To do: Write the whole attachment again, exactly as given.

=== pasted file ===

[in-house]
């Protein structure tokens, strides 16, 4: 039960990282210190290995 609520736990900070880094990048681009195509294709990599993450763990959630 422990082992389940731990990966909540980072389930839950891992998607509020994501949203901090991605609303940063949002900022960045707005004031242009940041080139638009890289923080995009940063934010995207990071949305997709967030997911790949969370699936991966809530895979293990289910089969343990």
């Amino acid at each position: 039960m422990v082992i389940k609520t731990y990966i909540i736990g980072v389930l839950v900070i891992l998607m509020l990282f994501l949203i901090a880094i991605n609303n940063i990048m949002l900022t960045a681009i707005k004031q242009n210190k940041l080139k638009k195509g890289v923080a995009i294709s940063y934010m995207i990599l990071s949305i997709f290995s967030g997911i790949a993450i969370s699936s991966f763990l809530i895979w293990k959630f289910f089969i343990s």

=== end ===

[in-house]
């Protein structure tokens, strides 16, 4: 039960990282210190290995 609520736990900070880094990048681009195509294709990599993450763990959630 422990082992389940731990990966909540980072389930839950891992998607509020994501949203901090991605609303940063949002900022960045707005004031242009940041080139638009890289923080995009940063934010995207990071949305997709967030997911790949969370699936991966809530895979293990289910089969343990």
């Amino acid at each position: 039960m422990v082992i389940k609520t731990y990966i909540i736990g980072v389930l839950v900070i891992l998607m509020l990282f994501l949203i901090a880094i991605n609303n940063i990048m949002l900022t960045a681009i707005k004031q242009n210190k940041l080139k638009k195509g890289v923080a995009i294709s940063y934010m995207i990599l990071s949305i997709f290995s967030g997911i790949a993450i969370s699936s991966f763990l809530i895979w293990k959630f289910f089969i343990s």